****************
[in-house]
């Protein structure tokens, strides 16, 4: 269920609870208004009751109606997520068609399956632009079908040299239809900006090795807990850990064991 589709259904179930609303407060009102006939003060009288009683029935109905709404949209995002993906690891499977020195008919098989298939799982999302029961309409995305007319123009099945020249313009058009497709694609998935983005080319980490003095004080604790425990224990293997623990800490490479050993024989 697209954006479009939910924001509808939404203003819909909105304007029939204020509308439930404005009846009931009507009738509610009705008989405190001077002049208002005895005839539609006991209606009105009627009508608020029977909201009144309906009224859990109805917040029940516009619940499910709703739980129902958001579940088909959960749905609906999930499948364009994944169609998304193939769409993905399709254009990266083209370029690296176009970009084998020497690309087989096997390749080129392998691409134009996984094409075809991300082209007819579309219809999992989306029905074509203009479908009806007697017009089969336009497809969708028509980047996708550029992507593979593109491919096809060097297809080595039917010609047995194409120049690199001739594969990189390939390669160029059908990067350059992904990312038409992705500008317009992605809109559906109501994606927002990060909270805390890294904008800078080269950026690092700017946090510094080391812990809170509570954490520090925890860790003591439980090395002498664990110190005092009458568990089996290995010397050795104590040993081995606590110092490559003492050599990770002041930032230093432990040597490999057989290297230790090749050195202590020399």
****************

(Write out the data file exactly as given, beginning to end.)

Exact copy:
[in-house]
């Protein structure tokens, strides 16, 4: 269920609870208004009751109606997520068609399956632009079908040299239809900006090795807990850990064991 589709259904179930609303407060009102006939003060009288009683029935109905709404949209995002993906690891499977020195008919098989298939799982999302029961309409995305007319123009099945020249313009058009497709694609998935983005080319980490003095004080604790425990224990293997623990800490490479050993024989 697209954006479009939910924001509808939404203003819909909105304007029939204020509308439930404005009846009931009507009738509610009705008989405190001077002049208002005895005839539609006991209606009105009627009508608020029977909201009144309906009224859990109805917040029940516009619940499910709703739980129902958001579940088909959960749905609906999930499948364009994944169609998304193939769409993905399709254009990266083209370029690296176009970009084998020497690309087989096997390749080129392998691409134009996984094409075809991300082209007819579309219809999992989306029905074509203009479908009806007697017009089969336009497809969708028509980047996708550029992507593979593109491919096809060097297809080595039917010609047995194409120049690199001739594969990189390939390669160029059908990067350059992904990312038409992705500008317009992605809109559906109501994606927002990060909270805390890294904008800078080269950026690092700017946090510094080391812990809170509570954490520090925890860790003591439980090395002498664990110190005092009458568990089996290995010397050795104590040993081995606590110092490559003492050599990770002041930032230093432990040597490999057989290297230790090749050195202590020399």